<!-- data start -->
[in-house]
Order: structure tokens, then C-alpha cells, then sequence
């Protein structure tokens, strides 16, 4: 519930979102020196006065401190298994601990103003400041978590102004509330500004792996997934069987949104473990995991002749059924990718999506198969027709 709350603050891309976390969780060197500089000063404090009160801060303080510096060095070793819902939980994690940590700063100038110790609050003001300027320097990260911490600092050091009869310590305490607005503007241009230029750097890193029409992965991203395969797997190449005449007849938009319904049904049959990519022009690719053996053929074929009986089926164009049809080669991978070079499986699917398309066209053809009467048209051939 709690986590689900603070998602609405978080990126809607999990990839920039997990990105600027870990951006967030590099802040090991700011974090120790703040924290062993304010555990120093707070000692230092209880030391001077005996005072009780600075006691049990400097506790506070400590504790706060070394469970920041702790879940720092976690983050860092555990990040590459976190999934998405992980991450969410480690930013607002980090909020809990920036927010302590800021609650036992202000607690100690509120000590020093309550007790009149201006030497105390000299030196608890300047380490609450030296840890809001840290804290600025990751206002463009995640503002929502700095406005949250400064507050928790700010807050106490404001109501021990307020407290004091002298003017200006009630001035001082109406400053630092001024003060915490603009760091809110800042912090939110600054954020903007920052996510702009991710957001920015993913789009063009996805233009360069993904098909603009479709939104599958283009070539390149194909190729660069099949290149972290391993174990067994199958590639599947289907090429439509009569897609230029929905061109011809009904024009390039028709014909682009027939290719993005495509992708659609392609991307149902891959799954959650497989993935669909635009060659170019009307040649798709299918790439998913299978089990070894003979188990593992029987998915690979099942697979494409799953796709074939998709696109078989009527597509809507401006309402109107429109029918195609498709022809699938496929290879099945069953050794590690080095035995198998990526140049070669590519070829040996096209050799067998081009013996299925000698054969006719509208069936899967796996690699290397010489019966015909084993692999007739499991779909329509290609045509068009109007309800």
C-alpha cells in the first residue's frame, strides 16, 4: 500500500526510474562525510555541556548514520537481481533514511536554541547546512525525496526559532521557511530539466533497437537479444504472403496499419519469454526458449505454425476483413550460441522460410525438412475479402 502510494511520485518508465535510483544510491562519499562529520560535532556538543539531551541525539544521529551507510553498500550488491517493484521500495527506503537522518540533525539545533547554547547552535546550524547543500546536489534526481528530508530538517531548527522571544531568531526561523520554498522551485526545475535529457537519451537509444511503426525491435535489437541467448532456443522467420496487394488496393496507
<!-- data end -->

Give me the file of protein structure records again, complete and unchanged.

[in-house]
Order: structure tokens, then C-alpha cells, then sequence
């Protein structure tokens, strides 16, 4: 519930979102020196006065401190298994601990103003400041978590102004509330500004792996997934069987949104473990995991002749059924990718999506198969027709 709350603050891309976390969780060197500089000063404090009160801060303080510096060095070793819902939980994690940590700063100038110790609050003001300027320097990260911490600092050091009869310590305490607005503007241009230029750097890193029409992965991203395969797997190449005449007849938009319904049904049959990519022009690719053996053929074929009986089926164009049809080669991978070079499986699917398309066209053809009467048209051939 709690986590689900603070998602609405978080990126809607999990990839920039997990990105600027870990951006967030590099802040090991700011974090120790703040924290062993304010555990120093707070000692230092209880030391001077005996005072009780600075006691049990400097506790506070400590504790706060070394469970920041702790879940720092976690983050860092555990990040590459976190999934998405992980991450969410480690930013607002980090909020809990920036927010302590800021609650036992202000607690100690509120000590020093309550007790009149201006030497105390000299030196608890300047380490609450030296840890809001840290804290600025990751206002463009995640503002929502700095406005949250400064507050928790700010807050106490404001109501021990307020407290004091002298003017200006009630001035001082109406400053630092001024003060915490603009760091809110800042912090939110600054954020903007920052996510702009991710957001920015993913789009063009996805233009360069993904098909603009479709939104599958283009070539390149194909190729660069099949290149972290391993174990067994199958590639599947289907090429439509009569897609230029929905061109011809009904024009390039028709014909682009027939290719993005495509992708659609392609991307149902891959799954959650497989993935669909635009060659170019009307040649798709299918790439998913299978089990070894003979188990593992029987998915690979099942697979494409799953796709074939998709696109078989009527597509809507401006309402109107429109029918195609498709022809699938496929290879099945069953050794590690080095035995198998990526140049070669590519070829040996096209050799067998081009013996299925000698054969006719509208069936899967796996690699290397010489019966015909084993692999007739499991779909329509290609045509068009109007309800």
C-alpha cells in the first residue's frame, strides 16, 4: 500500500526510474562525510555541556548514520537481481533514511536554541547546512525525496526559532521557511530539466533497437537479444504472403496499419519469454526458449505454425476483413550460441522460410525438412475479402 502510494511520485518508465535510483544510491562519499562529520560535532556538543539531551541525539544521529551507510553498500550488491517493484521500495527506503537522518540533525539545533547554547547552535546550524547543500546536489534526481528530508530538517531548527522571544531568531526561523520554498522551485526545475535529457537519451537509444511503426525491435535489437541467448532456443522467420496487394488496393496507